[There’s a minor correction, noted at the bottom.]
The first Saturday in May is traditionally Free Comic Book Day. Comics publishers produce special issues of their series for stores to give away for free. The idea is to get comics into the hands of people who wouldn’t normally pick up a comic book. Free Comic Book Day has become something of an Event – a lot of comics creators will make appearances at their local comic shops, and a lot of people show up in cosplay.
Go read her editorial. It’s awesome. It’s built entirely of savage truths that need trumpeting in DC’s ear.
My two cents: this fiasco is emblematic of DC’s strange and fascinating role in comics history.
DC has long been known as the company of idealism, of optimism. Its stars are traditionally paragons of heroism and morality. DC is naturally contrasted with its biggest competitor, Marvel.
For most of its history, DC, as a whole, has been emblemized by Superman. Superman, with his reputation as the Big Blue Boy Scout, as an uncomplicated paragon. Marvel, by contrast, is traditionally emblemized by Spider-Man. Superman is a successful adult with a steady job, and a mostly-uncomplicated civilian life. Spider-Man is a teenager from a poor family who grew up in a bad neighbourhood, who’s riddled with angst, and who struggles as much with his civilian life as he does with costumed supervillains. Spider-Man sometimes struggles to do the right thing, to know what the right thing was; Superman rarely does. (These are all gross oversimplifications of course, but I believe they illustrate the contrast between the two companies fairly.)
In the 1970s, we started to see the first hints of change at DC. DC started experimenting with “grittier” lines of comics. Not the sort of masturbatory GRIMDARK we see now, but they did start to bring their heroes down from the heavens to deal with more street-level problems. Probably most famously, there was a run of “Green Lantern”, where the Green Lantern (Hal Jordan) was paired Green Arrow. That series focused heavily on social justice issues. That was the sort of storytelling that would be an obvious fit for Marvel, but which was something of an innovation for DC.
Then, in the 1980s, Everything Changed.
In rapid succession, the comics scene was hit with “The Dark Knight Returns” (1985), “Crisis on Infinite Earths” (’85-’86), and “Watchmen” (’86-’87). All three were published by DC.
“Watchmen” was a thoughtful deconstruction of standard superhero tropes – a cynical meditation that laughed fairly directly at the idea of superheroics. “The Dark Knight Returns” was a raw, vicious, dark interpretation of Batman, at a time when Batman was still labouring under the shadow of Adam West. “Crisis on Infinite Earths” was a giant status-quo-shaking marketing-friendly event.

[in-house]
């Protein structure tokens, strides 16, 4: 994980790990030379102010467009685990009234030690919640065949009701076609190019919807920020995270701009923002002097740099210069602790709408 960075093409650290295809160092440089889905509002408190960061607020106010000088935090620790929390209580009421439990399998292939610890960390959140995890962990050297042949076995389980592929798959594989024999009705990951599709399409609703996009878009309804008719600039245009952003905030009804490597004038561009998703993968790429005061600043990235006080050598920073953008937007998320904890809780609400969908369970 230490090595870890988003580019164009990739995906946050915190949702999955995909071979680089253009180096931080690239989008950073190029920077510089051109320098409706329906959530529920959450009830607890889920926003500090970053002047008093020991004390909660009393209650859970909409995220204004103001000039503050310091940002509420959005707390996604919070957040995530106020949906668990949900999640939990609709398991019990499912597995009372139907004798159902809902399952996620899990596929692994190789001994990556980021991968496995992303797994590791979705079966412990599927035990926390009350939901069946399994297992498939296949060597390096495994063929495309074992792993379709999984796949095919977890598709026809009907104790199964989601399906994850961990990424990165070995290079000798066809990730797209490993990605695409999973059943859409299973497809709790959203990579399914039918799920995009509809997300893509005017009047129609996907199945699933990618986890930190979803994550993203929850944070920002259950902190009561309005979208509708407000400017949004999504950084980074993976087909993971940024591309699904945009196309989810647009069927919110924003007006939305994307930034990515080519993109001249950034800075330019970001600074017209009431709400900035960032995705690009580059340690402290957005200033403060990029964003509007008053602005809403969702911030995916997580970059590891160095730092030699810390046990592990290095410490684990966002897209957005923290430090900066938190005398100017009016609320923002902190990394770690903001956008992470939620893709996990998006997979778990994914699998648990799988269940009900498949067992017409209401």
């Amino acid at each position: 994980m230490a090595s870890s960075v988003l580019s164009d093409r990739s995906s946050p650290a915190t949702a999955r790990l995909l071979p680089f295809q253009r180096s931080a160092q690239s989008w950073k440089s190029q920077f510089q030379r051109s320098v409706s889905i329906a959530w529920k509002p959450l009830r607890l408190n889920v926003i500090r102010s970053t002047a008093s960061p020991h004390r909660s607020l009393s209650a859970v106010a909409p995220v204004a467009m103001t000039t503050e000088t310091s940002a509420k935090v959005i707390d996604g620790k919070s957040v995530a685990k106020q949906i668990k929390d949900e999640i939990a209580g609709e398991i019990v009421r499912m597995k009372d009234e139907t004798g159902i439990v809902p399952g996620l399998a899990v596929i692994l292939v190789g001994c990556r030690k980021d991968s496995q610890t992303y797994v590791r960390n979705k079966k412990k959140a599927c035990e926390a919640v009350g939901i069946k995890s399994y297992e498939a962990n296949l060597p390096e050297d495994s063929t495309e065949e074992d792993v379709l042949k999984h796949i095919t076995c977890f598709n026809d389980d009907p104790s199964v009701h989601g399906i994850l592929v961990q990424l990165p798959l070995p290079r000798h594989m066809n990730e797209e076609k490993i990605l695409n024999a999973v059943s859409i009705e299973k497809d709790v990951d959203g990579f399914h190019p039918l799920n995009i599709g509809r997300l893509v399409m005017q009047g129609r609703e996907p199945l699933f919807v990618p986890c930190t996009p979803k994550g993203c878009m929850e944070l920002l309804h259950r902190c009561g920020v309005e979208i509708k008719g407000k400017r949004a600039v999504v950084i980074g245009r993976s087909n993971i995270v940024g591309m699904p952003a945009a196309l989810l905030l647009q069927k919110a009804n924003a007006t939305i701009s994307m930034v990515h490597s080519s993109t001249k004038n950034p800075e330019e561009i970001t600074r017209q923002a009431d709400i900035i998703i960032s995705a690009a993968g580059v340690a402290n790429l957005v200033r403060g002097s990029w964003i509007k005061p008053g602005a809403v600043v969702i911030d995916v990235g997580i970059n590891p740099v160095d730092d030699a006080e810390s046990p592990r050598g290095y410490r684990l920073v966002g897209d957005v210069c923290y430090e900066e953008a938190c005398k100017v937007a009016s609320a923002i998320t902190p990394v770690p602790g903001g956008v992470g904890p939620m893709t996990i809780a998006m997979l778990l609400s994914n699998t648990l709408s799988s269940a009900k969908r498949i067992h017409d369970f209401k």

The comics industry took two lessons from these three titles: “dark and violent sells better than bright and heroic”, and “huge crossover events sell better than anything”. And so everybody lost their damn minds.
Over the course of the next decade we had the death of Robin (DC ’88-’89); the release of Tim Burton’s two Batman movies (DC ’89 and ’92), the introduction of Cable (Marvel ’90), a mutant whose primary power seems to have been “lots of guns”; the death of Superman (DC ’92), the villain Venom getting his own series (Marvel ’93), Batman being paralyzed and then replaced by a violent psychopath (DC ’93), Spawn and the rise of Image Comics (Image ’93), and the premiere of Warren Ellis’s “superheroes who kill” super-team series “The Authority” (DC ’99). We had crossover event after crossover event after crossover event after crossover event – crossovers that disrupted individual series’ storylines, and dragged them into whatever morass their publisher had dreamed up that they could advertise with a cover banner this year, culminating in DC’s “Flashpoint” (’11), which led to the reboot of DC’s entire line, under the marketing banner “The New 52“.
The whole period of violent insanity since the mid ’80s became known as the Dark Age, which is arguably ongoing even now. DC started it, and DC has clung desperately to it.
At the same time, DC was at the forefront of the Reconstruction movement. The Reconstruction movement was and is an ethos of comics creation that says “Great, we’ve taken these heroes apart to see how they work. Now let’s remember what we liked about superheroes in the first place, and then build them back up, using what we’ve learned to make them better.” Famous works of this wave include “Kingdom Come” (DC ’96), which very directly addresses the state that our superhero mythoi had reached, and “DC: The New Frontier” (DC ’06), which gleefully and boldly ignores Dark Age tropes, and celebrates the Golden Age ethos of idealism. Other notable Reconstruction comics that come to mind are “Astro City” (Image ’95-’98) and “Tom Strong” (ABC ’99).
(This whole arc is interestingly played out across the history of the classic DCAU, but that’s another essay.)
So DC’s been instrumental in both the darkening and the reaction to it.
It’s starting to look like the Reconstruction movement is losing badly, at least at DC. There’s still a puerile obsession with GRIMDARK, and a lack of confidence in the ability of laudable, admirable heroes to drive stories and sell comics.
Which brings us to “Future’s End“, DC’s ultra-violent grimdark mega-crossover for this year. DC has chosen to offer “Future’s End” #0 as a Free Comic Book Day giveaway. This is the choice they’ve made to draw new readers in.
DC clearly believes that clinging to the Dark Age is the way forward for them.